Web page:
Sciaps XRF jumps into Skinwalker Ranch Story
A few months back, Dave Day received a phone call about a mystery happening in a remote part of Utah. As SciAps chief technology officer, he’s a curious guy, so he couldn’t pass up the opportunity of being part of a UFO investigation. Dave got on a plane, bringing the industry-leading X-550 handheld XRF with him so that the investigative team could analyze several mysterious pieces of material found there.
SciAps XRF shows up on the History Channel’s "The Secret of Skinwalker Ranch," season 3. This isn't the first time the History Channel has turned to SciAps analyzers to solve a mystery. In 2020, it was SciAps LIBS in the “Lost Gold of World War II.” Now, it’s "The Secret of Skinwalker Ranch" with the X-550 XRF.
For those who don’t know, the 512-acre parcel, located southeast of Ballard, Utah, has been in the news since 1996. According to History.com’s article “How Skinwalker Ranch Became a Hotbed of Paranormal Activity," former owner Terry Sherman reported he and his family had seen mysterious crop circles, UFOs, and the mutilation of their cattle in an odd, bloodless manner. The 1996 story brought Robert Bigelow into the picture. He bought the property and founded the National Institute for Discovery Science. The ranch is now owned by Adamantium Real Estate.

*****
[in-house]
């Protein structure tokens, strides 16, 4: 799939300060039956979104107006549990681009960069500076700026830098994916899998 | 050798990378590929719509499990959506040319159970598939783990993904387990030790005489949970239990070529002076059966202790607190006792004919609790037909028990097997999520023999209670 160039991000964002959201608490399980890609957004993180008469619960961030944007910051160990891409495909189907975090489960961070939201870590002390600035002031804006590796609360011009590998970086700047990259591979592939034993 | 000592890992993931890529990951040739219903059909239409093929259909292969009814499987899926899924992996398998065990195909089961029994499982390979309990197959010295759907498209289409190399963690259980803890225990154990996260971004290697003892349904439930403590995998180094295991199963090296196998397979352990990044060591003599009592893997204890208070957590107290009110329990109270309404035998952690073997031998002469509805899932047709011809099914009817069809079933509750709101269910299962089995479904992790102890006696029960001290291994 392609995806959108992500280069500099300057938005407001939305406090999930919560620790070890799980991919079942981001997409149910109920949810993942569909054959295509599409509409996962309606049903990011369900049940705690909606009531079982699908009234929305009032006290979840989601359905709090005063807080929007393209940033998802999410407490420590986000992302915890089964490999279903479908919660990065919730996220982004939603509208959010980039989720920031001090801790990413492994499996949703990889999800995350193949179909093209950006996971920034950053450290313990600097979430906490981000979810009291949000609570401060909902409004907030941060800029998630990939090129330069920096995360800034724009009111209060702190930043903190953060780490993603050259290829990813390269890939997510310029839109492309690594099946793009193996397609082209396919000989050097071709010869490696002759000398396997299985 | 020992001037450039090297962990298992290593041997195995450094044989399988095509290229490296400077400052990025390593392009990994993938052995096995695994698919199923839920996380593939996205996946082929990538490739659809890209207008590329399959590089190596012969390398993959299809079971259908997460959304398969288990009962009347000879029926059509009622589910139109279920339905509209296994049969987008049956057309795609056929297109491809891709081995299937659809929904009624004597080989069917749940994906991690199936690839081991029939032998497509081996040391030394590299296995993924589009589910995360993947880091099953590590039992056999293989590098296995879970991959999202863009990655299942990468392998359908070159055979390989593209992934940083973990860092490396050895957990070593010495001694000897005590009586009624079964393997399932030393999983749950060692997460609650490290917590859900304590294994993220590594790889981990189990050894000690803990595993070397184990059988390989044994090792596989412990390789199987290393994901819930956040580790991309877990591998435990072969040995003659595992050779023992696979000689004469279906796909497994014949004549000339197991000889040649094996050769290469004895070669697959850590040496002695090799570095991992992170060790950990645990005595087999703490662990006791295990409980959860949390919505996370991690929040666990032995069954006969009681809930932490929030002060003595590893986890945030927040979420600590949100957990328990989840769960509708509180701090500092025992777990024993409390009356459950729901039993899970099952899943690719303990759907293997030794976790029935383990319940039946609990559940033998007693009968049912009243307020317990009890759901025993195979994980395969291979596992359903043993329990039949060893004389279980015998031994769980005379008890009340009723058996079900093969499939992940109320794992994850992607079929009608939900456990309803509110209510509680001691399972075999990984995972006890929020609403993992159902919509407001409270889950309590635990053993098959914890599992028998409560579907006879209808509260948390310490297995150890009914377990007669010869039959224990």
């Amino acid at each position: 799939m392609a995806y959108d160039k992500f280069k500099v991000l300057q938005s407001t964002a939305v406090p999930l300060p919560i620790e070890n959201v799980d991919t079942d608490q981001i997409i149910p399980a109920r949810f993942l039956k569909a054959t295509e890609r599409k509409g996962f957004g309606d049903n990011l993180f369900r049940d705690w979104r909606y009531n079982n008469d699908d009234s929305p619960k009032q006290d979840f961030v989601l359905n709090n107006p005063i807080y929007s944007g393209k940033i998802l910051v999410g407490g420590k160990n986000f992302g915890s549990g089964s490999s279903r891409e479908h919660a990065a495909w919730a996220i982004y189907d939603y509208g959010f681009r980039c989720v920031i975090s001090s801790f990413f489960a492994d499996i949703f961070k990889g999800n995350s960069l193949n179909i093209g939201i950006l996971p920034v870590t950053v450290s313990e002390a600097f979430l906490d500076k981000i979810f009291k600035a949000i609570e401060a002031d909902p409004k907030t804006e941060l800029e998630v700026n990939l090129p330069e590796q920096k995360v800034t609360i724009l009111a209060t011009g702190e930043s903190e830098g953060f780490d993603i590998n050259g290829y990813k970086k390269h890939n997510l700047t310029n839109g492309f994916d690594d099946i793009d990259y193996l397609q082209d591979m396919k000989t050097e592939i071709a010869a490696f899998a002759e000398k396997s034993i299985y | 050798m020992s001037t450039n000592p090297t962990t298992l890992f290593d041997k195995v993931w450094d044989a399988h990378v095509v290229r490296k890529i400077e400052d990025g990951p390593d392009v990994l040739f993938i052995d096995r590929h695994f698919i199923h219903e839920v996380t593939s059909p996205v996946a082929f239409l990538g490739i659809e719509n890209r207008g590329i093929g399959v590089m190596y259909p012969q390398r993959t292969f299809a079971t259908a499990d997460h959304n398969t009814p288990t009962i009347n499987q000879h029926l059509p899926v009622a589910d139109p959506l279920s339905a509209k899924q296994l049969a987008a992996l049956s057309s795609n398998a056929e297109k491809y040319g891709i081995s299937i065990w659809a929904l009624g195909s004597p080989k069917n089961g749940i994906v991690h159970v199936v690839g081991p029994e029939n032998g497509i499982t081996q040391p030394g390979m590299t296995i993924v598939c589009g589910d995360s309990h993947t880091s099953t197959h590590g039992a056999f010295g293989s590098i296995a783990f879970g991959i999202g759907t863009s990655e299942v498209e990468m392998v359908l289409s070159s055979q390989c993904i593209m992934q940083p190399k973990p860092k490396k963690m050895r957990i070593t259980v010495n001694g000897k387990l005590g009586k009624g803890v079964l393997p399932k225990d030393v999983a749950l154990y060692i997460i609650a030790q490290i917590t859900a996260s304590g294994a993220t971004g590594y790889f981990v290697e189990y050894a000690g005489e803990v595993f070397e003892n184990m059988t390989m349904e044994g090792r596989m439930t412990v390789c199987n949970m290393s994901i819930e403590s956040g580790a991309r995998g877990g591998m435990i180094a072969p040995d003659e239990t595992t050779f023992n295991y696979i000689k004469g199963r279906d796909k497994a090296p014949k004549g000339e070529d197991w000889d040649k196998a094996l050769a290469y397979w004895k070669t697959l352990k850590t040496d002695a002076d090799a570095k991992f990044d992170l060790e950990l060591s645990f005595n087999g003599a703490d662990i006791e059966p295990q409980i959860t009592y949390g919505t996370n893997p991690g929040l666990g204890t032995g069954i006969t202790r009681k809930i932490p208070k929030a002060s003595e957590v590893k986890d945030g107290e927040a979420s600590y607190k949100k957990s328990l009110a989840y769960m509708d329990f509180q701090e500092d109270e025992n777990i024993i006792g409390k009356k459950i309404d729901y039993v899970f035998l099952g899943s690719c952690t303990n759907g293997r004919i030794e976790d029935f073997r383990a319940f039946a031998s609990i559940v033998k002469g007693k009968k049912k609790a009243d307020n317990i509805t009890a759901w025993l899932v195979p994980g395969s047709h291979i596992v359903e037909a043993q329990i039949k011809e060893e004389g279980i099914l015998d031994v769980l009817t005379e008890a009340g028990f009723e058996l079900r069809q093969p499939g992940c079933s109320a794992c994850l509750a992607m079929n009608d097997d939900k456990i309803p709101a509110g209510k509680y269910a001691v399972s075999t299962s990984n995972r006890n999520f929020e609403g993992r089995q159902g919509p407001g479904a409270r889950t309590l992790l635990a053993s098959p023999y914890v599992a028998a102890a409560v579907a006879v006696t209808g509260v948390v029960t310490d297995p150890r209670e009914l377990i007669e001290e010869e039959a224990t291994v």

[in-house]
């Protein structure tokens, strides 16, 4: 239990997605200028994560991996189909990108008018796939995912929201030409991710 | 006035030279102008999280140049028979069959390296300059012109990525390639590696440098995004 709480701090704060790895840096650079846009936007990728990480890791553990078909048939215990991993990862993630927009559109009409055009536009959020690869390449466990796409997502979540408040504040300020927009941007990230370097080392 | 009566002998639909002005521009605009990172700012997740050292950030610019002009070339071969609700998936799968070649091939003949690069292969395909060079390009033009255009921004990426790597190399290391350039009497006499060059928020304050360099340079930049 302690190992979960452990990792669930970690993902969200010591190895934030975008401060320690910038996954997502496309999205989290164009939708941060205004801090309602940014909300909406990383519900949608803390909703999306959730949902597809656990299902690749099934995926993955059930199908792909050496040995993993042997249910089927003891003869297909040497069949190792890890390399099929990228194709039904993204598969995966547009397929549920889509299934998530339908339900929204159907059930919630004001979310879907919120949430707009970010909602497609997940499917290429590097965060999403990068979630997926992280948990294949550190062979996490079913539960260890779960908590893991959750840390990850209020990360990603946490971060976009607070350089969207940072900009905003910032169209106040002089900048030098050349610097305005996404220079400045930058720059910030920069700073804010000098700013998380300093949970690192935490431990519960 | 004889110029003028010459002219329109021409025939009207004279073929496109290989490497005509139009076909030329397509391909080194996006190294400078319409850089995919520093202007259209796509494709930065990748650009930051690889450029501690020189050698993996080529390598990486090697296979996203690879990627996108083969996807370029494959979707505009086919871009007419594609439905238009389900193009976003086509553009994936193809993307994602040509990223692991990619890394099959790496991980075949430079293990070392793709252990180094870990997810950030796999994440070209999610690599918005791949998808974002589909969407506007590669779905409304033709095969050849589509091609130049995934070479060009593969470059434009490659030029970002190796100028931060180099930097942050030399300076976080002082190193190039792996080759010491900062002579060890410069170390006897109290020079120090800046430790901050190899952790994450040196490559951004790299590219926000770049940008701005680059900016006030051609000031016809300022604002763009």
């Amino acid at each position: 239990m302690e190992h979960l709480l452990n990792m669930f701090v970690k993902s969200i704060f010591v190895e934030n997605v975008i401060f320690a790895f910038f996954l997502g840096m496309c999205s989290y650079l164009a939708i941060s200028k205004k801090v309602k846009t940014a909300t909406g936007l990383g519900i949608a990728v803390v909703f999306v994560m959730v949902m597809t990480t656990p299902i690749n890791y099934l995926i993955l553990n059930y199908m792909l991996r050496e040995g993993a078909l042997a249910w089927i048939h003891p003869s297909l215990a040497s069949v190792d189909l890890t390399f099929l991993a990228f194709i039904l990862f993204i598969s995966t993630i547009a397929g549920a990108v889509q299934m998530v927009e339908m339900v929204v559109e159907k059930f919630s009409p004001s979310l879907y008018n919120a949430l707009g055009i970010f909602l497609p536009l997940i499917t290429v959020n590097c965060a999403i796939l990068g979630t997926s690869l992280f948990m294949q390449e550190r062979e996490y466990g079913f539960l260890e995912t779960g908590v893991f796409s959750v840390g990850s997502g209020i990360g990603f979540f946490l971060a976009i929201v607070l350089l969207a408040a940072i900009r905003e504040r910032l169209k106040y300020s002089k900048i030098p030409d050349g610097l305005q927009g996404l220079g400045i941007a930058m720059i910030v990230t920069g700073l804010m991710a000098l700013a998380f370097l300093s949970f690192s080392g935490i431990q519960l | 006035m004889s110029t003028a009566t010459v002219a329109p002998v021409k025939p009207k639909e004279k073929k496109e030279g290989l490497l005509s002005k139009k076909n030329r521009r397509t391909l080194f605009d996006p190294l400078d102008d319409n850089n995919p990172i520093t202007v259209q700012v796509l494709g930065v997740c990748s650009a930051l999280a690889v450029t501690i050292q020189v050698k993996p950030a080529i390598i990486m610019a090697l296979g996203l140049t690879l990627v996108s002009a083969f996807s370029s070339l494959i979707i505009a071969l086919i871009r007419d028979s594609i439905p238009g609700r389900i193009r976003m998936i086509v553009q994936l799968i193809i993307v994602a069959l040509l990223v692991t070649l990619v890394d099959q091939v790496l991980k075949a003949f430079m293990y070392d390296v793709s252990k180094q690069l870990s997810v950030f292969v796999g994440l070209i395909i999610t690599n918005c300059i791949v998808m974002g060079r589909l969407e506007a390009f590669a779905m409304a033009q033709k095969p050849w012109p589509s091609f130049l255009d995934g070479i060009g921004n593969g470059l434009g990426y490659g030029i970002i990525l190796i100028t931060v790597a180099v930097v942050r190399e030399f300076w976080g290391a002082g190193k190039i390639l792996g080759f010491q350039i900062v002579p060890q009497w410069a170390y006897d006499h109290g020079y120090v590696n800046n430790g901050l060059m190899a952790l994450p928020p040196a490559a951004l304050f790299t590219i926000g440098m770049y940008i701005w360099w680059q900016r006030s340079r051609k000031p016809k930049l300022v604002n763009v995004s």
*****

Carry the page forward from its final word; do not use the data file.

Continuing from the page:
Tom Lewis, Bryant Arnold, and Erik Bard use SciAps analyzer to test samples.
Erik Bard, principal investigator.
Test results on the X-550 analyzer
During the episode, “UFO Experiment Gone Horribly Wrong,” viewers are told that a cave entrance in the mesa has been mysteriously covered over. Travis Taylor, who has Ph.D. in optical science and engineering, and the ranch team invite Straight Shot Drilling to the ranch to uncover the mystery.
Unexpected alloy sample of iron, silicon, aluminum, magnesium, calcium, and manganese composition.
The drillers perform horizontal drilling into the side of the mesa. After flooding it with 800 gallons of water, a slurry comes back with bentonite clay and some unidentifiable material—it could be rock, but it's brittle and thin and seems more like metal flakes. At the 9:00 minute mark, the team decides to analyze the material to get a sense of its composition. That’s when SciAps X-550 comes to the rescue. Watch the segment to see what the XRF discovers.